Harris poised in defeat

Posted by ESPN.com's Heather Dinich

It's still too early to deem Jacory Harris Miami's starting quarterback for 2009, but even in defeat, the true freshman proved Saturday night he is definitely capable of the job.

With suspended starter Robert Marve momentarily in the background, Harris played with poise in his second career start and further validated what coach Randy Shannon has been trying to tell everyone all along -- he's got two quarterbacks.

Harris grew up right before our eyes, and the 24-17 Emerald Bowl loss might have been different had the Hurricanes had better clock management and not wasted precious seconds in the final minute of their final drive. That, though, falls on the shoulders of offensive coordinator Patrick Nix, not his young quarterback. Nix has to have a two-minute drill Harris can handle as a true freshman, and Harris proved all game he can handle the pressure.

It was hardly a flawless performance, as Harris showed his youth with the interception, and should have held onto the ball more tightly in a critical fourth-quarter fumble that led to Cal's game-winning touchdown. But Harris' future is bright, as is Miami's. He finished with 194 yards and two touchdowns on 25 of 41 completions.

The biggest difference in this game was youth, and for the Hurricanes, that's hardly a bad thing.

Harris was occasionally a step slow with his timing, but for the most part did a good job recognizing coverages and was able to make plays out of nothing with his feet. He also threw the ball away instead of taking sacks. He gave his receivers catchable balls, but they didn't always return the favor (see Javarris James' drop in the end zone). As the game went on, Harris' confidence grew, and he began to take more chances.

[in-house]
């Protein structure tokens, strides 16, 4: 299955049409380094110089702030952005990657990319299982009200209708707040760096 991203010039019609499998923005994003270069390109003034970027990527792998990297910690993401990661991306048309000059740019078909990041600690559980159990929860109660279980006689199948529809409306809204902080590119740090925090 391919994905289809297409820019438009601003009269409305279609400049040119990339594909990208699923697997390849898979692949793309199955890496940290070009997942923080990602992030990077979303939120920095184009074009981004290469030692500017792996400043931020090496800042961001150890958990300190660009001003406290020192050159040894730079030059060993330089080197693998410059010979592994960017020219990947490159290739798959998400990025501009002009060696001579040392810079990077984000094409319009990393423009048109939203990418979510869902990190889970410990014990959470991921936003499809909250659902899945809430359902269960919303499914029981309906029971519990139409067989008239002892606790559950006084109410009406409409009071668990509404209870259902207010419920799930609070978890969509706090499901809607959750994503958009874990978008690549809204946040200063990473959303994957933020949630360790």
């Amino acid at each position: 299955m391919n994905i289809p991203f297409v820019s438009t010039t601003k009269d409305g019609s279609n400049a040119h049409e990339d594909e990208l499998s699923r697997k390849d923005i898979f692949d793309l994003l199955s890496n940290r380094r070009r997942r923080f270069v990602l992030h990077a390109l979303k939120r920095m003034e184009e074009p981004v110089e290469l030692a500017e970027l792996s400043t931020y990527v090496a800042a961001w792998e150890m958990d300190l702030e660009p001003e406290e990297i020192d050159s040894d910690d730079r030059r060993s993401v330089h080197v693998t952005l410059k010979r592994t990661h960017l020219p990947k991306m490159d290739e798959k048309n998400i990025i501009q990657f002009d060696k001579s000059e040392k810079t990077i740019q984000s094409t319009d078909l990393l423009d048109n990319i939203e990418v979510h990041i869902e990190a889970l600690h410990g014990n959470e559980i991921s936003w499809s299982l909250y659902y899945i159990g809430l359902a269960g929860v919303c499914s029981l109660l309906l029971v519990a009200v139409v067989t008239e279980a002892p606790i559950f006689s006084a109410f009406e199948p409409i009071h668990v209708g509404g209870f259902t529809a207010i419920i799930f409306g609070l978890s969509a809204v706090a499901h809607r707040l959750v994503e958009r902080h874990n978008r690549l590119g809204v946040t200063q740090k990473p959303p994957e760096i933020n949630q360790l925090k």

Miami's offensive line struggled with both pass protection and run blocking early in the first half, and Cal controlled the line of scrimmage. As they settled down, though, so did Harris, and things began to open up for Lee Chambers and the running game in the third quarter.

As expected, Cal running back Jahvid Best racked up enough mileage to run back to campus.

Best was Mr. Inside AND Mr. Outside. He rolled off tackles, broke tackles, juked defenders and flat-out beat Miami with his speed in the open field.

He had to, because Cal's passing game was ineffective, and Miami's defense had a little something to do with that.

Miami wrapped up and tackled better than it did in its last two regular season losses to Georgia Tech and NC State, and the Canes got pressure on quarterback Nate Longshore as the game progressed.

Harris was easily the more productive of the two quarterbacks.

Aside from the poor clock management at the end of the game, Miami had nothing to be ashamed of in this game -- including the five suspensions.

The bowl appearance, the improvement on defense and Shannon's unwavering discipline all marked signs of positive change in his second season.